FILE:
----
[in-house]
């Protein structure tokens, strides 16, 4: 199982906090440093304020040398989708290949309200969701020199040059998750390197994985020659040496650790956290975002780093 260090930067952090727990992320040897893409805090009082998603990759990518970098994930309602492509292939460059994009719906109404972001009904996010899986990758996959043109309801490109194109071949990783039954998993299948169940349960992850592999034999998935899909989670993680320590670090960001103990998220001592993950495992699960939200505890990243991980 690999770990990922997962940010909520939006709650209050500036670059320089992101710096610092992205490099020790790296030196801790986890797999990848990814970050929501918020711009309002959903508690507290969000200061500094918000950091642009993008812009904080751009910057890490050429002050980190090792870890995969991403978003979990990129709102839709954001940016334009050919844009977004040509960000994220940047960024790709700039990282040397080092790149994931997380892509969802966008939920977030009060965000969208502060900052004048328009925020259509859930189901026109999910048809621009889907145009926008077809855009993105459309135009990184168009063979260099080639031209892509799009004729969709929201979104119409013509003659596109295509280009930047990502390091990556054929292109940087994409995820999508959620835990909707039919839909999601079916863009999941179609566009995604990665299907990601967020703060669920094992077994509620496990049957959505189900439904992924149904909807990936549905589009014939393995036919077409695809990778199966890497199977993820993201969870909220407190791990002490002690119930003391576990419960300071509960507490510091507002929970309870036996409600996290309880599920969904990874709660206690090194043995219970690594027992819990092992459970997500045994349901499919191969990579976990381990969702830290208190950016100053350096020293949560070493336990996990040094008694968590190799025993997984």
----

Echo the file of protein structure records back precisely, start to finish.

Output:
[in-house]
């Protein structure tokens, strides 16, 4: 199982906090440093304020040398989708290949309200969701020199040059998750390197994985020659040496650790956290975002780093 260090930067952090727990992320040897893409805090009082998603990759990518970098994930309602492509292939460059994009719906109404972001009904996010899986990758996959043109309801490109194109071949990783039954998993299948169940349960992850592999034999998935899909989670993680320590670090960001103990998220001592993950495992699960939200505890990243991980 690999770990990922997962940010909520939006709650209050500036670059320089992101710096610092992205490099020790790296030196801790986890797999990848990814970050929501918020711009309002959903508690507290969000200061500094918000950091642009993008812009904080751009910057890490050429002050980190090792870890995969991403978003979990990129709102839709954001940016334009050919844009977004040509960000994220940047960024790709700039990282040397080092790149994931997380892509969802966008939920977030009060965000969208502060900052004048328009925020259509859930189901026109999910048809621009889907145009926008077809855009993105459309135009990184168009063979260099080639031209892509799009004729969709929201979104119409013509003659596109295509280009930047990502390091990556054929292109940087994409995820999508959620835990909707039919839909999601079916863009999941179609566009995604990665299907990601967020703060669920094992077994509620496990049957959505189900439904992924149904909807990936549905589009014939393995036919077409695809990778199966890497199977993820993201969870909220407190791990002490002690119930003391576990419960300071509960507490510091507002929970309870036996409600996290309880599920969904990874709660206690090194043995219970690594027992819990092992459970997500045994349901499919191969990579976990381990969702830290208190950016100053350096020293949560070493336990996990040094008694968590190799025993997984």